Comment Re:Holy misinformation, Batman. (Score 1) 1017

From TFA:

“No, it’s not an X-ray,” she told Abbott. “It is 10,000 times safer than your cell phone and uses the same type of radio waves as a sonogram.”

.... if it is so safe then step in with me and my child , and any other person who gets scanned for that matter. You will be glowing by the end of your shift.

First Person Shooters (Games)

Gamer Plays Doom For the First Time 362

sfraggle writes "Kotaku has an interesting review of Doom (the original!) by Stephen Totilo, a gamer and FPS player who, until a few days ago, had gone through the game's 17-year history without playing it. He describes some of his first impressions, the surprises that he encountered, and how the game compares to modern FPSes. Quoting: 'Virtual shotgun armed, I was finally going to play Doom for real. A second later, I understood the allure the video game weapon has had. In Doom the shotgun feels mighty, at least partially I believe because they make first-timers like me wait for it. The creators make us sweat until we have it in hand. But once we have the shotgun, its big shots and its slow, fetishized reload are the floored-accelerator-pedal stuff of macho fantasy. The shotgun is, in all senses, instant puberty, which is to say, delicately, that to obtain it is to have the assumed added potency that a boy believes a man possesses vis a vis a world on which he'd like to have some impact. The shotgun is the punch in the face the once-scrawny boy on the beach gives the bully when he returns a muscled linebacker.'"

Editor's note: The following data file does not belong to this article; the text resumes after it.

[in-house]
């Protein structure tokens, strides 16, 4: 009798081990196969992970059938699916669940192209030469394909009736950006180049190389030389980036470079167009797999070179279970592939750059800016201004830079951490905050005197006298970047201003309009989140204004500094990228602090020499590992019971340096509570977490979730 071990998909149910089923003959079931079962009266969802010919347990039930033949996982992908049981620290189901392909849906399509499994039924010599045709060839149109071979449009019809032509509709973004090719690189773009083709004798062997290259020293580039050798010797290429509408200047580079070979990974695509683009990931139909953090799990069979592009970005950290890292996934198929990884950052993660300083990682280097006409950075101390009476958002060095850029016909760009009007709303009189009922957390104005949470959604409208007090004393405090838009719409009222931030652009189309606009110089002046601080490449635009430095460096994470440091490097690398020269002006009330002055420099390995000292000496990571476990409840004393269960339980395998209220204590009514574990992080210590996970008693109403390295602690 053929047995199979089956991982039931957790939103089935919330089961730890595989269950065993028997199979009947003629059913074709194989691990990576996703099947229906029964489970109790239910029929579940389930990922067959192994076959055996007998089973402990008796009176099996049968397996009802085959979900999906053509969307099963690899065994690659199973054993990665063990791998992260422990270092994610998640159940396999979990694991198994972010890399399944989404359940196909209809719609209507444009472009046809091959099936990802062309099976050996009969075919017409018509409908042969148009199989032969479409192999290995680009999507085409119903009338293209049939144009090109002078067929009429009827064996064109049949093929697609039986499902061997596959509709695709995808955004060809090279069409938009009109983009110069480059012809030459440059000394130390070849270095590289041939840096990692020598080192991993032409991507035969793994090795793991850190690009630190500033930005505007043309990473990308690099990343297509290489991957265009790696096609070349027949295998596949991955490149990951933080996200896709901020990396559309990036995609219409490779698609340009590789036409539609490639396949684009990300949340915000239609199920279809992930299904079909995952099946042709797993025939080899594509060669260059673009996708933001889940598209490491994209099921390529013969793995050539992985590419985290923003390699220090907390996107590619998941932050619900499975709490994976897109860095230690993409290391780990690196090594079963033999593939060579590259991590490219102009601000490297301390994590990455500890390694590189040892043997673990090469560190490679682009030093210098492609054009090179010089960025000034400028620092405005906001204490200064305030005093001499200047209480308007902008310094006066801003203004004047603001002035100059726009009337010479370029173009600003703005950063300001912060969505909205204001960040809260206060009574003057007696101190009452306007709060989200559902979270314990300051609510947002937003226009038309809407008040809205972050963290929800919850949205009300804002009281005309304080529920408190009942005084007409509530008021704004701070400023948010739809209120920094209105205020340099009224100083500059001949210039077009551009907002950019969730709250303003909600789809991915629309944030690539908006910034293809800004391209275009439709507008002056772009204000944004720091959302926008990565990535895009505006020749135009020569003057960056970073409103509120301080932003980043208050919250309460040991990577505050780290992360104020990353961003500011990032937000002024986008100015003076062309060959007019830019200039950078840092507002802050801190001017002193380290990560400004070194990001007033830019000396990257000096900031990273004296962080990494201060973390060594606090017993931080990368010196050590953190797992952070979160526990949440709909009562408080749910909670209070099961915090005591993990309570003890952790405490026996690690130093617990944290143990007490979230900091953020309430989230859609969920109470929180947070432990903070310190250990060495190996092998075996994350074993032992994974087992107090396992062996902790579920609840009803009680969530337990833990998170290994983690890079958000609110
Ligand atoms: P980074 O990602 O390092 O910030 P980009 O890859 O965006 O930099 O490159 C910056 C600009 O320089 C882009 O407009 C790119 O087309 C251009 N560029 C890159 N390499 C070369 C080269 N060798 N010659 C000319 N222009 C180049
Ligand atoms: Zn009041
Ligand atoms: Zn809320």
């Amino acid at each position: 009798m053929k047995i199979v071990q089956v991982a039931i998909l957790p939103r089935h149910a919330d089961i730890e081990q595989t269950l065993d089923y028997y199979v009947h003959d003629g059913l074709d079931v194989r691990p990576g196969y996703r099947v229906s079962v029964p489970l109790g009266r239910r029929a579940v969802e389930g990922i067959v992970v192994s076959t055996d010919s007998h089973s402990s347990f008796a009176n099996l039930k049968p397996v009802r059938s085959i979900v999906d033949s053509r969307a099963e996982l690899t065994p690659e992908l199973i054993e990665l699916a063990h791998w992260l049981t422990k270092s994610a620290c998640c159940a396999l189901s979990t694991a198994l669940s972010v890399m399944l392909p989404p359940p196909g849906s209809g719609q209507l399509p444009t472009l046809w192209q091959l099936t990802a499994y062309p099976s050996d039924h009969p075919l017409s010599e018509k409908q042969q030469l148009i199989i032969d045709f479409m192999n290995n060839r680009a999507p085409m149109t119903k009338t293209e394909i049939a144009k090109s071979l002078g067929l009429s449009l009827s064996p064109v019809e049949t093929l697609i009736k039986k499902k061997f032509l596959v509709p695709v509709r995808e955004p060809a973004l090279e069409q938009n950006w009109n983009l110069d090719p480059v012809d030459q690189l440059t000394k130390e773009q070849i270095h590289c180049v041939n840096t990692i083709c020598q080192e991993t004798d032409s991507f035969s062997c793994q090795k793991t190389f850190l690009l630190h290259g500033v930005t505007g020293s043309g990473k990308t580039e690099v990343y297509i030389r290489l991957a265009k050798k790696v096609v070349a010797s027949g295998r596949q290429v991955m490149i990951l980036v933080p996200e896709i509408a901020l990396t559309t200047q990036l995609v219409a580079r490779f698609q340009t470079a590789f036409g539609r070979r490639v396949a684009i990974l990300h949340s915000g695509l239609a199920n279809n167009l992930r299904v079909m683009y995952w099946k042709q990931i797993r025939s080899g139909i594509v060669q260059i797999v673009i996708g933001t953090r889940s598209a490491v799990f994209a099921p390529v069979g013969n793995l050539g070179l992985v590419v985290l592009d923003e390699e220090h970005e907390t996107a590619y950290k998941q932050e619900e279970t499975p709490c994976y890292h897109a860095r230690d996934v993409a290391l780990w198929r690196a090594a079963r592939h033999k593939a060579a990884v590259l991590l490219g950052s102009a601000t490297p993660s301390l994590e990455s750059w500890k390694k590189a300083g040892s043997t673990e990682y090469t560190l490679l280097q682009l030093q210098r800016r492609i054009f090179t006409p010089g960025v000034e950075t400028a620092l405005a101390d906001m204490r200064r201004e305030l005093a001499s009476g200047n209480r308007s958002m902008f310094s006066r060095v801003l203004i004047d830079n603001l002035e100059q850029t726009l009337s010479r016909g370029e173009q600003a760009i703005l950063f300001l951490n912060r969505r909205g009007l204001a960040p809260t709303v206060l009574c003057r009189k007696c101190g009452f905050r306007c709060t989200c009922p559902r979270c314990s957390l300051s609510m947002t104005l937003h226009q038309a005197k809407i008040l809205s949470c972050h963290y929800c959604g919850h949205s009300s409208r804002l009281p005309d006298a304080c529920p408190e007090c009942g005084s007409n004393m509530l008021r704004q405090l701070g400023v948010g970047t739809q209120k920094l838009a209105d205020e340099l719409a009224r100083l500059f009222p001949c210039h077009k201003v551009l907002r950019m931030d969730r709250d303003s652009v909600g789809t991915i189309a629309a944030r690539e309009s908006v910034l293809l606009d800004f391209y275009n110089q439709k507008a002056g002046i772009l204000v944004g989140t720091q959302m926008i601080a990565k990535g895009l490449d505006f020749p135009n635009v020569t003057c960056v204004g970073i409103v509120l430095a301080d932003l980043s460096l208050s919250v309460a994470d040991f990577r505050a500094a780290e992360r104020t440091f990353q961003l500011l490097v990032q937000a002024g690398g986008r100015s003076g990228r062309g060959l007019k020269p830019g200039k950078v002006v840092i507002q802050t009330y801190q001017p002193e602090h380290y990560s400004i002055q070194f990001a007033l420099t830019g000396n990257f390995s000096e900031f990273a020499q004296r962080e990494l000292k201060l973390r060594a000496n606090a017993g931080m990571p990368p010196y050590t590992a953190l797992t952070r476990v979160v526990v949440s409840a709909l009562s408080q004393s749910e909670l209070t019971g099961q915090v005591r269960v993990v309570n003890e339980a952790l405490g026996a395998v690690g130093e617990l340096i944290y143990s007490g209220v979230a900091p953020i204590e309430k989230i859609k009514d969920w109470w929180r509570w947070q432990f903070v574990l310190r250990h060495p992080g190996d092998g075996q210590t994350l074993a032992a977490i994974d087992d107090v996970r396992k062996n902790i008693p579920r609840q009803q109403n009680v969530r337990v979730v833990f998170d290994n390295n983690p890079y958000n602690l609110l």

NASA

NASA Revamps Historic 4-Million-kg Mars Antenna 66

coondoggie writes NASA is working on some difficult renovations to reinvigorate its 70-meter-wide 'Mars antenna.' The antenna, a key cog in NASA's Deep Space Network, needs about $1.25M worth of what NASA calls major, delicate surgery. The revamp calls for lifting the antenna — about 4 million kilograms of finely tuned scientific instruments — to a height of about 5 millimeters so workers can replace the steel runner, walls and supporting grout."